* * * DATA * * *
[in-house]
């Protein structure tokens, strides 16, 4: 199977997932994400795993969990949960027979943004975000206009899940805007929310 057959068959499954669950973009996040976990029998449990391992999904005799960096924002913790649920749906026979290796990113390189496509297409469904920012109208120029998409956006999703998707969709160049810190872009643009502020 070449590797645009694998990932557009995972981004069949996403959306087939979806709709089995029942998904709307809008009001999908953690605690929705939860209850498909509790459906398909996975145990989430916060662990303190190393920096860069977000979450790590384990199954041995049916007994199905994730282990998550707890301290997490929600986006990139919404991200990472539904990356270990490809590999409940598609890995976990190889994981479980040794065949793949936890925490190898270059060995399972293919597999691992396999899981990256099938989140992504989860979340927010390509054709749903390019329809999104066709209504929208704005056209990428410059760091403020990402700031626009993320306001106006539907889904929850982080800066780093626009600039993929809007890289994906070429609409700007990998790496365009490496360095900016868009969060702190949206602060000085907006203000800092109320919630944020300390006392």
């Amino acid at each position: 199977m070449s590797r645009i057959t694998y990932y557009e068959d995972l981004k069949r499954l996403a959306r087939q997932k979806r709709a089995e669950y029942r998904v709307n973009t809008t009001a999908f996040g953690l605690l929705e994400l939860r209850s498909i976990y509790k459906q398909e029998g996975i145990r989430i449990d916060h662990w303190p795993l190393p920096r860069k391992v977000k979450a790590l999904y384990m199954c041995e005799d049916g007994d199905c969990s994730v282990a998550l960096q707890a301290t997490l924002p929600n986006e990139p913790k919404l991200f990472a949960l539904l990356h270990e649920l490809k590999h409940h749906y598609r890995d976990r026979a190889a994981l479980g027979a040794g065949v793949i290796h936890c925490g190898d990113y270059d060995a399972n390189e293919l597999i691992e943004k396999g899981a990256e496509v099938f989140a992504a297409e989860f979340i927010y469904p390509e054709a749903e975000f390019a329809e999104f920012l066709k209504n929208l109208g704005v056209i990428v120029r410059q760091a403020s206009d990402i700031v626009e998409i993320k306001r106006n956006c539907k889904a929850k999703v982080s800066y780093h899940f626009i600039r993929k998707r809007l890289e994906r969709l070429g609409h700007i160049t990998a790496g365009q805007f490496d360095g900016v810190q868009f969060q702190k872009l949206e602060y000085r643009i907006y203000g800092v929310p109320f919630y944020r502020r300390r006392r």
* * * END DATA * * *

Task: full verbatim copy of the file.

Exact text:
[in-house]
């Protein structure tokens, strides 16, 4: 199977997932994400795993969990949960027979943004975000206009899940805007929310 057959068959499954669950973009996040976990029998449990391992999904005799960096924002913790649920749906026979290796990113390189496509297409469904920012109208120029998409956006999703998707969709160049810190872009643009502020 070449590797645009694998990932557009995972981004069949996403959306087939979806709709089995029942998904709307809008009001999908953690605690929705939860209850498909509790459906398909996975145990989430916060662990303190190393920096860069977000979450790590384990199954041995049916007994199905994730282990998550707890301290997490929600986006990139919404991200990472539904990356270990490809590999409940598609890995976990190889994981479980040794065949793949936890925490190898270059060995399972293919597999691992396999899981990256099938989140992504989860979340927010390509054709749903390019329809999104066709209504929208704005056209990428410059760091403020990402700031626009993320306001106006539907889904929850982080800066780093626009600039993929809007890289994906070429609409700007990998790496365009490496360095900016868009969060702190949206602060000085907006203000800092109320919630944020300390006392």
């Amino acid at each position: 199977m070449s590797r645009i057959t694998y990932y557009e068959d995972l981004k069949r499954l996403a959306r087939q997932k979806r709709a089995e669950y029942r998904v709307n973009t809008t009001a999908f996040g953690l605690l929705e994400l939860r209850s498909i976990y509790k459906q398909e029998g996975i145990r989430i449990d916060h662990w303190p795993l190393p920096r860069k391992v977000k979450a790590l999904y384990m199954c041995e005799d049916g007994d199905c969990s994730v282990a998550l960096q707890a301290t997490l924002p929600n986006e990139p913790k919404l991200f990472a949960l539904l990356h270990e649920l490809k590999h409940h749906y598609r890995d976990r026979a190889a994981l479980g027979a040794g065949v793949i290796h936890c925490g190898d990113y270059d060995a399972n390189e293919l597999i691992e943004k396999g899981a990256e496509v099938f989140a992504a297409e989860f979340i927010y469904p390509e054709a749903e975000f390019a329809e999104f920012l066709k209504n929208l109208g704005v056209i990428v120029r410059q760091a403020s206009d990402i700031v626009e998409i993320k306001r106006n956006c539907k889904a929850k999703v982080s800066y780093h899940f626009i600039r993929k998707r809007l890289e994906r969709l070429g609409h700007i160049t990998a790496g365009q805007f490496d360095g900016v810190q868009f969060q702190k872009l949206e602060y000085r643009i907006y203000g800092v929310p109320f919630y944020r502020r300390r006392r």